Phew. Ok, that was a tough read, and boy am I glad it’s over! I really can’t think of many more ways that The Midnight Dance could have let me down.
It’s only 320 pages long and took me a month to read, and I’ve got to admit, from the 40% mark I was skimming it. The lingering question I was left with was ultimately, why? I don’t understand why anything in this book happened? And I must warn you, that if you proceed to read from here there will be spoilers.
Ok, let us proceed.
The setting of Nikki Katz’s The Midnight Dance is a manor house where a whole lot of girls live and learn ballet. This brings us to our first why.
Why Ballet? Ballet is totally pointless to the narrative. The girls could have been in a regular boarding school, a workhouse, a brothel, the International Space Station; the narrative would have been exactly the same. I got the feeling that Katz just liked the idea (and has probably seen Coppélia a few times) and thought it would be a cool plot device. But it ultimately serves no purpose.
Why is the Master trying to control people’s minds? No seriously, I have no idea. Maybe it’s because I skim read it, but I really am not sure what the villain’s motivations were other than Penny was a special snowflake and he was totally in love, (which again, why?). There was an intro about a boy with a missing leg who grows up to be the master but because he was teased by his sister, he wants revenge, gets a robotic prosthetic, and experiments with mind control on a whole bunch of young girls who are ballet students. Confused? Yeah, me too. But seriously, why?
Penny (our protagonist) has a grandfather, who’s not her grandfather, who wants to help her (but not the other girls, because they are obviously not as special as special, special Penny), but is also the medical mastermind behind all these experiments in the first place. But why? For the love of God and all that is holy, why, why, WHY?? There is no plausible reason given for his agreement to carry out the experiments to begin with. He can apparently create artificial limbs and perform medical miracles unknown at the time, but instead of doing something useful he lives in a cottage by a manor house for ballerinas catering to the whim of a madman who has no good reason to want to control the minds of all these girls in the first place.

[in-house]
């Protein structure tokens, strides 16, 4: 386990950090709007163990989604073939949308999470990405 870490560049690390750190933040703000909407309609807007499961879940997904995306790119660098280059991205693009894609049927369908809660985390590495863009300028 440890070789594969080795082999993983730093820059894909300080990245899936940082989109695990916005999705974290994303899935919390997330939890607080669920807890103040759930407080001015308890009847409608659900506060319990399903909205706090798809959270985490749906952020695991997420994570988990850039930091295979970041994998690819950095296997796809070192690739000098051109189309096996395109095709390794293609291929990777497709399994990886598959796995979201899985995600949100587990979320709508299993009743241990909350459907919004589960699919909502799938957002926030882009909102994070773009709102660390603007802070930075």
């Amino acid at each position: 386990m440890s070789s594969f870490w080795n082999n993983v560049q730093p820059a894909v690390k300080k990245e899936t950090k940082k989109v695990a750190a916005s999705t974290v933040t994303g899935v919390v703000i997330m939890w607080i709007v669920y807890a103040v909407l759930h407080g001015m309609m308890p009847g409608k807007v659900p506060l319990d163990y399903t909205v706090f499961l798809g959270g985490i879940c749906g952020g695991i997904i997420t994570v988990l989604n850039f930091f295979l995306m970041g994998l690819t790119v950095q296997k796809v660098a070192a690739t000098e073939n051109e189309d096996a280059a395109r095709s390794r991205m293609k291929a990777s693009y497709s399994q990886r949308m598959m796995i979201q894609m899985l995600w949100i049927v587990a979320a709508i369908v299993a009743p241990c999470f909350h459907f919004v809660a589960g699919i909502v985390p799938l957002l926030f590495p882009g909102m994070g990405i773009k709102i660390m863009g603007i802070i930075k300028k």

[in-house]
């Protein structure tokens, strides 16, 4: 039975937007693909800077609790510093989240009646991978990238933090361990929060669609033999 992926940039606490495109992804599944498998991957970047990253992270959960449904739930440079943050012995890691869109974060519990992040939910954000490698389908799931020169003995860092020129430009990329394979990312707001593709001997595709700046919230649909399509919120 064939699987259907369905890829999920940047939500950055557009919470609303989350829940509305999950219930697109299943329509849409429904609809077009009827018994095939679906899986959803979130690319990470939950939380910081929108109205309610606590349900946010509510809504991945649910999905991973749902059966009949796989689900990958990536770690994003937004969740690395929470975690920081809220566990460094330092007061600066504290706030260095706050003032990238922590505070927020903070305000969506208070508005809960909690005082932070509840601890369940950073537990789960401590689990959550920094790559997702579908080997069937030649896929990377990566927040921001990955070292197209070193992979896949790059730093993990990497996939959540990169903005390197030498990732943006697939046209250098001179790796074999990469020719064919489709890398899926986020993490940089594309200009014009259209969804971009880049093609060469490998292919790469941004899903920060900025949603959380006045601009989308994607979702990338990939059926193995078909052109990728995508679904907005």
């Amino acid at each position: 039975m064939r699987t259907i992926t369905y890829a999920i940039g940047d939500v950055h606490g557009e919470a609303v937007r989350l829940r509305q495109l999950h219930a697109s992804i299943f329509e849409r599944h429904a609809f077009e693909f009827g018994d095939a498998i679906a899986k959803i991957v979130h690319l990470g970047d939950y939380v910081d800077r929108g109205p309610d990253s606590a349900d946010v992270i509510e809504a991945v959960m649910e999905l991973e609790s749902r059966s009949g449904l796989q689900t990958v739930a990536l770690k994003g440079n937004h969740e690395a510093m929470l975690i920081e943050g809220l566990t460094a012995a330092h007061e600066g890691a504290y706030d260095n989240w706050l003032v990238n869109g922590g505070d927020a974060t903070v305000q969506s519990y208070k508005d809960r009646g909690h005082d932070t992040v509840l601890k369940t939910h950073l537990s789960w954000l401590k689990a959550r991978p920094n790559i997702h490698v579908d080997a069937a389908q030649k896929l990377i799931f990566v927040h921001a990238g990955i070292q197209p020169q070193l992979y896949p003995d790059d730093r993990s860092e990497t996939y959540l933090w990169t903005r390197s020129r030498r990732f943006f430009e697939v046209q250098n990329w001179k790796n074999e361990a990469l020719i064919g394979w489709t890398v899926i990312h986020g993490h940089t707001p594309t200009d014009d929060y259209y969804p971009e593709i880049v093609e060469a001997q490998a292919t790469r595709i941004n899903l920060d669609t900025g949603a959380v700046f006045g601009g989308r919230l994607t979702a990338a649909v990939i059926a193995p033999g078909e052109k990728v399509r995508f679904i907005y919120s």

God, this plot was just such a hot mess of different ideas that just went y nowhere. The narrative was batshit crazy from the start, so there were no surprises anywhere along the way. Nothing that happened was shocking. There was a bit of a romance that was just ‘meh’, an attempt at a love triangle that was just a bit gross and creepy, a lot of other characters who I forgot almost as soon as they graced the page or who appeared for the first time a few minutes before they were conveniently needed, and loads of Italicised Italian thrown in just to prove that the book was, in fact, set in Italy. If there hadn’t been a date at the beginning of each chapter to tell me when it was set I wouldn’t have had any idea. The way the characters spoke wasn’t believable, the setting didn’t give a sense of time, or place, and where the plot device was discussed it was, in fact, historically wrong. (Ballet dancers used to be stocky and muscular, and pointe shoes at the time that this was set were not used for long periods as they were nothing more than regular satin shoes with some extra darning reinforcement at the toe and sides for the sake of occasional balances rather than prolonged dancing).
The Midnight Dance was just a really mediocre read with a less than mediocre story. The plot was nonsensical and the characters forgettable. Do yourself a favour. Read something else. But hey, at least the cover is great.